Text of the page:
Reliance on Too Few Key Personnel

When an organization relies on one individual or a small group of people to manage all aspects of ISO 9001, it poses a risk to the long-term sustainability of the system. Staff turnover is a fact of business.

If the knowledge and expertise about how your ISO system operates reside solely within the Quality Manager, a discrete Quality Department, or even worse, an external consultant, there is a high risk to the sustainability of your ISO 9001 certification. If they depart, it can have a devastating impact if you don't have a robust succession planning and knowledge management process in place. This is true of any size organization but is especially pertinent to ISO 9001 at small businesses.

Strategies for Future-Proofing ISO 9001

1 Streamline Your Documentation

We recommend you adopt a "simplified" approach to your documentation and document control procedure. If you make your documents too complicated, the cost and effort to maintain them will outweigh any benefits of creating them in the first place.

To simplify your documentation, we recommend you:

Only document those aspects that are useful to run your business effectively.

Keep your numbering and identification system simple and don't link documents to specific clauses of the standard. That way, if the standard changes you don't have to amend every document in your system.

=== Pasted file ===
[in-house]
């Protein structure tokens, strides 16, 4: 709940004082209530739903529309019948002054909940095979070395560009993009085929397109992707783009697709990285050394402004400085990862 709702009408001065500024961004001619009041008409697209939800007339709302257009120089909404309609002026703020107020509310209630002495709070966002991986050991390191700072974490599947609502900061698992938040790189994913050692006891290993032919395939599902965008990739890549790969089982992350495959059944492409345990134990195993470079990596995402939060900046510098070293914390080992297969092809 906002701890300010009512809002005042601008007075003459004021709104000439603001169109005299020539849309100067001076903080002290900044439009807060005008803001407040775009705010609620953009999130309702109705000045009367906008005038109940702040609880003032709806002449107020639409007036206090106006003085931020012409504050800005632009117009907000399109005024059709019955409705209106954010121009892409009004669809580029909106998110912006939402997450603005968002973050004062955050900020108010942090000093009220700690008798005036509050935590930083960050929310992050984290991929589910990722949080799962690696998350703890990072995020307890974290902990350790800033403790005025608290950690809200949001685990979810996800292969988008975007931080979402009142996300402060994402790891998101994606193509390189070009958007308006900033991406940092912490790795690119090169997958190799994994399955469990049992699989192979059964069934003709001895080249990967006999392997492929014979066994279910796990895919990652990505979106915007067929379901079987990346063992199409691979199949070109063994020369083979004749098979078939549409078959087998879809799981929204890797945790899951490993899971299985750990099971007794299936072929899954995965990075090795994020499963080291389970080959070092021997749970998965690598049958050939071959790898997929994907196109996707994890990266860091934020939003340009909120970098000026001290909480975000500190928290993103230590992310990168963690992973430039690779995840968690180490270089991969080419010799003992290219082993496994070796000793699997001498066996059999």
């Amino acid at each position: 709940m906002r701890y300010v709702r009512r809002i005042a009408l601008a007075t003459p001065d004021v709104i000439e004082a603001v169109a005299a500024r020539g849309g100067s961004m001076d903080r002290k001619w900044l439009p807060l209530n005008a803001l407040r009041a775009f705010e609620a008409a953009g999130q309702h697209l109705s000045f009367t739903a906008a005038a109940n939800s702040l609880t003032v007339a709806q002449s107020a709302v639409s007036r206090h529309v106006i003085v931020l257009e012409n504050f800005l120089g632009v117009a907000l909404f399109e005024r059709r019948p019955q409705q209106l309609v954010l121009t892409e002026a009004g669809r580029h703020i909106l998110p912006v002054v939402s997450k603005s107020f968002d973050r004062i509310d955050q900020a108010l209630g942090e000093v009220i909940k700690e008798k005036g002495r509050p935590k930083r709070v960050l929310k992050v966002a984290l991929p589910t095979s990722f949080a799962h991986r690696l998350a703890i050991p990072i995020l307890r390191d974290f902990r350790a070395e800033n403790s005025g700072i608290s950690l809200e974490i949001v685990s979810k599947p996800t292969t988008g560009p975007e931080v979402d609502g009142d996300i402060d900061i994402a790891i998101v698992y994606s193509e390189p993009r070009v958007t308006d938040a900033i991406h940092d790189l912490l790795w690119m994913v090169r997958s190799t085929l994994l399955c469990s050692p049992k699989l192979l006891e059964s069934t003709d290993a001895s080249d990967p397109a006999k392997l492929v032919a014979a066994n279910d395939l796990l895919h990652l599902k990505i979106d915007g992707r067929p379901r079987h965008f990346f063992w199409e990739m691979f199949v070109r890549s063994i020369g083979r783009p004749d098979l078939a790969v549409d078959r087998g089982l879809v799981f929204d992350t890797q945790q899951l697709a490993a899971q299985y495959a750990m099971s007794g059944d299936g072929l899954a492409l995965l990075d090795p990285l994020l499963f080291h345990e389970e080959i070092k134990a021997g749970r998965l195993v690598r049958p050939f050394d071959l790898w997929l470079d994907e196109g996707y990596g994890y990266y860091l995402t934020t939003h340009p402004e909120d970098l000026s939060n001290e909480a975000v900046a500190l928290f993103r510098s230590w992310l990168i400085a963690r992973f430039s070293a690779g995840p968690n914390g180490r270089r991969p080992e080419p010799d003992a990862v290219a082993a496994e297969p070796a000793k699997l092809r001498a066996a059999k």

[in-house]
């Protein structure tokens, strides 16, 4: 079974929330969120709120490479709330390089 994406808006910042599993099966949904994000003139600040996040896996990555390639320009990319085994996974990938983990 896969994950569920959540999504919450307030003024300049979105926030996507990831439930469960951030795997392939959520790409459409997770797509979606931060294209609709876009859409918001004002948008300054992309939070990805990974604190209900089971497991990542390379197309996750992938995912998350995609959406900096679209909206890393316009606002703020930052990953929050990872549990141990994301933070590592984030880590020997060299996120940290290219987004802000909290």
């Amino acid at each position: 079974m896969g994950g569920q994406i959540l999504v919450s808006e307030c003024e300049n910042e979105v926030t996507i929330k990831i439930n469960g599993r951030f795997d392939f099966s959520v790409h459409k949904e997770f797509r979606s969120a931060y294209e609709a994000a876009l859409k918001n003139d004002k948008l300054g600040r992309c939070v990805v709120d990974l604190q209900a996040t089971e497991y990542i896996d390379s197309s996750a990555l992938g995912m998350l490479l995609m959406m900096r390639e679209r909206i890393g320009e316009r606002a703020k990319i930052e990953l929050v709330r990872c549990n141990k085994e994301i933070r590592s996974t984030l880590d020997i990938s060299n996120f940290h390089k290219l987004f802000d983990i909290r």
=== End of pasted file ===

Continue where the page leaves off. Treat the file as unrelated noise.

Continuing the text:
Don't mention specific clauses of the standard within your procedures.

Use pictures, flowcharts, forms and checklists instead of long-winded pages of text. People are more likely to read and understand a simple diagram or visual representation than thousands of words.

Write your documentation in clear language that reflects the vernacular of your organization and industry rather than using "standard speak." It's not only more user-friendly but also won't put you in the bind of updating when ISO 9001 changes terminology.

Mention positions or job titles for responsibilities rather than names of individuals.

Use flexible and customizable document templates that you can change to reflect your business, rather than those set up to rigidly follow the standard.

Using these tips will ensure your documentation supports your company's operations and requires minimal effort to maintain, even when the ISO 9001 standard inevitably changes again.

2 Focus on Benefits Rather Than Compliance

Simplifying your ISO 9001 system is the best way of minimizing associated costs. However, every time the economic cycle wanes and tough budget decisions are required, it will become necessary to justify expenses. To do this, you need to understand, measure and demonstrate the benefits gained from your quality management system.

For example, many small businesses should be able to gain - and measure - the following benefits:

reduction in costly errors and waste

lower warranty claims and repairs

increased customer satisfaction

productivity gains

increased sales

access to new markets

Implementing the following recommendations will make it easier to sustain your ISO 9001 system in times of difficult economic conditions:

Define the potential benefits of the ISO 9001 system

Develop goals, quality objectives and plans to achieve them

Monitor associated performance measures

Regularly communicate progress and success